Oculus Fights Fan Group Over OculusRift.Com

Illustration for article titled Oculus Fights Fan Group Over OculusRift.Com

Oculus Rift is attempting to seize the oculusrift.com domain from the group of developers currently using it, according to documentation obtained by Kotaku.


It’s a battle that the VR company is almost guaranteed to win, given their ownership of the “Oculus Rift” trademark. According to the Uniform Domain Name Dispute Resolution Policy (UDRP), the internationally-recognized process for squabbles over website domains, one person or company can wage legal warfare against another if a domain is “identical or confusingly similar to a trademark or service mark in which the complainant has rights.”

Oculus says they deserve the URL, arguing in their UDRP complaint that oculusrift.com’s “use and exploitation of the Oculus Marks constitutes cybersquatting, trademark infringement, trademark dilution, and/or unfair competition in violation of applicable law.”


A developer named Ivan Smirnov first registered oculusrift.com in June of 2012, not long after the Oculus Rift prototype was first shown off. (Oculus launched their high-profile Kickstarter campaign that August.) Since then, oculusrift.com has hosted developer forums for fans, hobbyists, and professionals working on games for the VR hardware. As of this past weekend, the forums have been shut down.

Smirnov first contacted me about the domain dispute last week, saying he felt betrayed that Oculus was going after what he says is a group of dedicated fans.

“We’re a team of VR enthusiasts,” he said in an e-mail. “We considered ourselves a part of the Oculus developer community. We’ve been building a developer-oriented community on social media and oculusrift.com for the last couple of years. As volunteers, [we spent] our personal time helping the company. For example, our Google Plus community has about the same amount of subscribers as the official one. If not more. We’re not selling anything. All our social media outlets/websites had zero advertisement.”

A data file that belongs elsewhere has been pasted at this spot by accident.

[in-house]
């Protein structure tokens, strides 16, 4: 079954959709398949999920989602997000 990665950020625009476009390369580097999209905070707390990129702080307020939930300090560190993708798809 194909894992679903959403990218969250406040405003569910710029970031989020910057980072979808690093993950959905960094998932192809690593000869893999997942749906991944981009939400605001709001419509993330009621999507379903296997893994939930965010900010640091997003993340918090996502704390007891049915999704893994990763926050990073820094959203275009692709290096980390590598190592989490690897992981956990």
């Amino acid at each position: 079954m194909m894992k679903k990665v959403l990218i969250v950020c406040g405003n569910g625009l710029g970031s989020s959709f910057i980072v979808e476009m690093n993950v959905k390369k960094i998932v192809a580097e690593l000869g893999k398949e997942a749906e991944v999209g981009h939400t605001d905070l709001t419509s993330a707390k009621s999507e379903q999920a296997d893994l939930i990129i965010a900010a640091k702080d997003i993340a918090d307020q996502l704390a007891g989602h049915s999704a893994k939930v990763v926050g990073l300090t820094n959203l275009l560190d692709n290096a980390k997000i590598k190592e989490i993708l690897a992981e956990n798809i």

Their social media pages use curious titles—their Facebook page, for example, is called Oculus Rift VR Headset and occasionally copies messages from the official Oculus Facebook, a fact that’s brought up in the VR company’s complaint against the domain holders. Their Google Plus page is misleadingly called +OculusRiftOfficial.


Oculus, which was purchased by Facebook early last year, currently uses the domain oculus.com. The VR company and other various parties have tried to obtain oculusrift.com in the past, according to Smirnov, but he never came close to a deal with anyone. “I’ve been receiving requests from different people who wanted to buy traffic or buy the domain itself,” he said. “Of course we never did that, we have no ads and we don’t do this for profit. We’re fans and developers, not cybersquatters. “

Now, Oculus’s lawyers have filed an official complaint through the UDRP.

“Oculus lawyers contacted us saying that we should transfer our project ‘to their client now and for no money,’” Smirnov said. “When we refused, they responded with a threat of legal action. In fact, they’re so generous that they will ‘give us some amount of time to move your content to another domain.’”


Smirnov says he’d asked for $58,000 in exchange for the domain, but Oculus’s lawyers turned down the offer. He’s upset by what he views as a betrayal of the developer community—“People should know how ruthless and greedy the company has become,” he said in his first e-mail to me—and he says the website made it clear that this was an unofficial domain.

Oculus declined to comment on this story.

You can reach the author of this post at jason@kotaku.com or on Twitter at @jasonschreier.

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This a good example of why Oculus being bought out by Facebook was bad. Only a big corporation with a big ego would treat its longtime fans and supporters like excrement.